Editor, The Beacon:
Attentive adults understand that the legal authority to do something does not necessarily justify it. Such is the case with pardons.
Our current president is in the company of many others in abusing the constitutionally granted pardon power. Yes, second chances, public admission of guilt, demonstrated remorse and evidence of a changed person all have been a rationale for a presidential pardon.
And yes, sadly and perhaps most importantly, only persons with the ability to get high-level attention to their case can ever receive a pardon. So, in the presence of these facts, how can we sustain a coherent argument for the existence of blind justice in America?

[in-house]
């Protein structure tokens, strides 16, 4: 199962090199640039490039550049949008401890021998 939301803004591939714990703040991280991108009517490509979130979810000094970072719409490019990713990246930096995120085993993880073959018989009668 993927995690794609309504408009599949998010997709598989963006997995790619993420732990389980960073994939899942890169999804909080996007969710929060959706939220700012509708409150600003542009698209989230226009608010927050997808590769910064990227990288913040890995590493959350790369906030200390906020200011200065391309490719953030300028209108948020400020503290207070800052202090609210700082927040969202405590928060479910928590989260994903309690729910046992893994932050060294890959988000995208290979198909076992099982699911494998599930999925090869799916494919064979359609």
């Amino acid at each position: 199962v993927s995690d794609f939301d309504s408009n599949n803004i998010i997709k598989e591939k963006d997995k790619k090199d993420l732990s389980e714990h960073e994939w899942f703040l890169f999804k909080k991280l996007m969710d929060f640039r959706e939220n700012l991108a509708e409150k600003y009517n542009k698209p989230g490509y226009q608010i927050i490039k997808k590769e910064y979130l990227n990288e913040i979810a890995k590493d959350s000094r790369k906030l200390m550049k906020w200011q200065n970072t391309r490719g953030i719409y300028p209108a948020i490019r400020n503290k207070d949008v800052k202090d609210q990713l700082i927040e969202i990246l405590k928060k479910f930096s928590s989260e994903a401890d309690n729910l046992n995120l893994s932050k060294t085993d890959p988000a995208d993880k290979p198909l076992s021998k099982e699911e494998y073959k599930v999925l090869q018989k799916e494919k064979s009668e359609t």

Arguments for imprisoning nonviolent drug offenders wither on the lips of apologists for these daily American tragedies. The oft-stated claim that justice is blind, that all are equal before the law, that this is a nation of laws not men, works only in cinema and comedies. Such claims are simply theatrical illusions for the inattentive, illiterate and poor amongst us.
Few acts illustrate the point better than presidential pardons. To ask whether “a pardon is right” is an effective query. But primarily it is an act of devious and malicious misdirection pretending as a legitimate question.
Ira Gershwin truthfully answered in song: It ain’t necessarily so! When pardons are granted, Lady Justice takes off the blindfold and leaves the room.